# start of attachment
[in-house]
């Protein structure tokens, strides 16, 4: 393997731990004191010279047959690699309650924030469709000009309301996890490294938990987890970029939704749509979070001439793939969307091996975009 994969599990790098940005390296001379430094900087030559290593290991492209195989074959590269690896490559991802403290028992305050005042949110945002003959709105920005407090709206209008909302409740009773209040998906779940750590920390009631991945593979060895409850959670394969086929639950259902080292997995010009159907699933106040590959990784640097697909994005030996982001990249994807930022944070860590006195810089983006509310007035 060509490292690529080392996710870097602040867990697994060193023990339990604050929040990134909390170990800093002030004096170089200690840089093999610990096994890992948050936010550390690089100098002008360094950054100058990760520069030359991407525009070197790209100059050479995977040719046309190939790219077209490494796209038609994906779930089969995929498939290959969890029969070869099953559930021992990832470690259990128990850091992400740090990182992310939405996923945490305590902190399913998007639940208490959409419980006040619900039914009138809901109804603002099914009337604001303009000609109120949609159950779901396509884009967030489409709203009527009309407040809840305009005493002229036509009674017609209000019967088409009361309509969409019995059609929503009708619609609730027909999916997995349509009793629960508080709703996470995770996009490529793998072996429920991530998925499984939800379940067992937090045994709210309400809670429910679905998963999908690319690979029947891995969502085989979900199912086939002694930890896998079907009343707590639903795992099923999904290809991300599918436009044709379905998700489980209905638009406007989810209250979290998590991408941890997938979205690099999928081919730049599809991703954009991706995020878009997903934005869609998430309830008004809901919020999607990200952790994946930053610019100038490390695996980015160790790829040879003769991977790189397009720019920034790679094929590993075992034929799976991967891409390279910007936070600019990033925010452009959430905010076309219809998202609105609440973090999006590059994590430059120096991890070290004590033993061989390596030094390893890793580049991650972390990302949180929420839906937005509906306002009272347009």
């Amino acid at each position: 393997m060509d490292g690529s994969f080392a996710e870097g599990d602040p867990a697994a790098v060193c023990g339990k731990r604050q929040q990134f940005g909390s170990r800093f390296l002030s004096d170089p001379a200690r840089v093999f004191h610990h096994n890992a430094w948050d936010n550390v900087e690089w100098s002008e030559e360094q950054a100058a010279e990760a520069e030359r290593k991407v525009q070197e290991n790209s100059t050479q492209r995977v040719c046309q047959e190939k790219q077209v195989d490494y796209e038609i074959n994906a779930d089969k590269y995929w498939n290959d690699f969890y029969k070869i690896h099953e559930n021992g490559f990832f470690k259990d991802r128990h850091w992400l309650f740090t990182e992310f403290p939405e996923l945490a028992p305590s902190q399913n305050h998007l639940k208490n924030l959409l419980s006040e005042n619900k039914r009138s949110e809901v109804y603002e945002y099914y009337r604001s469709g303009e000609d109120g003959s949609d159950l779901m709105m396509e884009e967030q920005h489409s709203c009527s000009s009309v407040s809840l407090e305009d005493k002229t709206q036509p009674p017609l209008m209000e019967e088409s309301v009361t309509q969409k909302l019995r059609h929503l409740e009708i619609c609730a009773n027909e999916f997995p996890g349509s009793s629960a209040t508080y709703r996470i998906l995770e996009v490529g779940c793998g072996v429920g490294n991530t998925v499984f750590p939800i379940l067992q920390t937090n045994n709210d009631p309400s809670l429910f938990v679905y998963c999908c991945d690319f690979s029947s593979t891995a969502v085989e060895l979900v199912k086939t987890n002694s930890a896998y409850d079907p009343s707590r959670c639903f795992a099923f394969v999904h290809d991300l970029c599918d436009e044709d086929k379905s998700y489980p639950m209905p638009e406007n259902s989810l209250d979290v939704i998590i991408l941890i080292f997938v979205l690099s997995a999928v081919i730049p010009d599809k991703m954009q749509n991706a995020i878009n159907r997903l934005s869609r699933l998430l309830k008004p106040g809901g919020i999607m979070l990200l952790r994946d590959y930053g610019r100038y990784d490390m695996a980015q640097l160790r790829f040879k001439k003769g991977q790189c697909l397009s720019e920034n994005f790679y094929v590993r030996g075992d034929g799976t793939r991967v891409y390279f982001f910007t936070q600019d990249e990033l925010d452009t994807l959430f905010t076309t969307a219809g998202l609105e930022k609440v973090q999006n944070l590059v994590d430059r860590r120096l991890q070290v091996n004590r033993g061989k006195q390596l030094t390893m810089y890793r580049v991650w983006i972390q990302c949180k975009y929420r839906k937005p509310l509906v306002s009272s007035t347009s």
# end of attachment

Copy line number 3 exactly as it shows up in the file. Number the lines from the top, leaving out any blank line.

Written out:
């Amino acid at each position: 393997m060509d490292g690529s994969f080392a996710e870097g599990d602040p867990a697994a790098v060193c023990g339990k731990r604050q929040q990134f940005g909390s170990r800093f390296l002030s004096d170089p001379a200690r840089v093999f004191h610990h096994n890992a430094w948050d936010n550390v900087e690089w100098s002008e030559e360094q950054a100058a010279e990760a520069e030359r290593k991407v525009q070197e290991n790209s100059t050479q492209r995977v040719c046309q047959e190939k790219q077209v195989d490494y796209e038609i074959n994906a779930d089969k590269y995929w498939n290959d690699f969890y029969k070869i690896h099953e559930n021992g490559f990832f470690k259990d991802r128990h850091w992400l309650f740090t990182e992310f403290p939405e996923l945490a028992p305590s902190q399913n305050h998007l639940k208490n924030l959409l419980s006040e005042n619900k039914r009138s949110e809901v109804y603002e945002y099914y009337r604001s469709g303009e000609d109120g003959s949609d159950l779901m709105m396509e884009e967030q920005h489409s709203c009527s000009s009309v407040s809840l407090e305009d005493k002229t709206q036509p009674p017609l209008m209000e019967e088409s309301v009361t309509q969409k909302l019995r059609h929503l409740e009708i619609c609730a009773n027909e999916f997995p996890g349509s009793s629960a209040t508080y709703r996470i998906l995770e996009v490529g779940c793998g072996v429920g490294n991530t998925v499984f750590p939800i379940l067992q920390t937090n045994n709210d009631p309400s809670l429910f938990v679905y998963c999908c991945d690319f690979s029947s593979t891995a969502v085989e060895l979900v199912k086939t987890n002694s930890a896998y409850d079907p009343s707590r959670c639903f795992a099923f394969v999904h290809d991300l970029c599918d436009e044709d086929k379905s998700y489980p639950m209905p638009e406007n259902s989810l209250d979290v939704i998590i991408l941890i080292f997938v979205l690099s997995a999928v081919i730049p010009d599809k991703m954009q749509n991706a995020i878009n159907r997903l934005s869609r699933l998430l309830k008004p106040g809901g919020i999607m979070l990200l952790r994946d590959y930053g610019r100038y990784d490390m695996a980015q640097l160790r790829f040879k001439k003769g991977q790189c697909l397009s720019e920034n994005f790679y094929v590993r030996g075992d034929g799976t793939r991967v891409y390279f982001f910007t936070q600019d990249e990033l925010d452009t994807l959430f905010t076309t969307a219809g998202l609105e930022k609440v973090q999006n944070l590059v994590d430059r860590r120096l991890q070290v091996n004590r033993g061989k006195q390596l030094t390893m810089y890793r580049v991650w983006i972390q990302c949180k975009y929420r839906k937005p509310l509906v306002s009272s007035t347009s």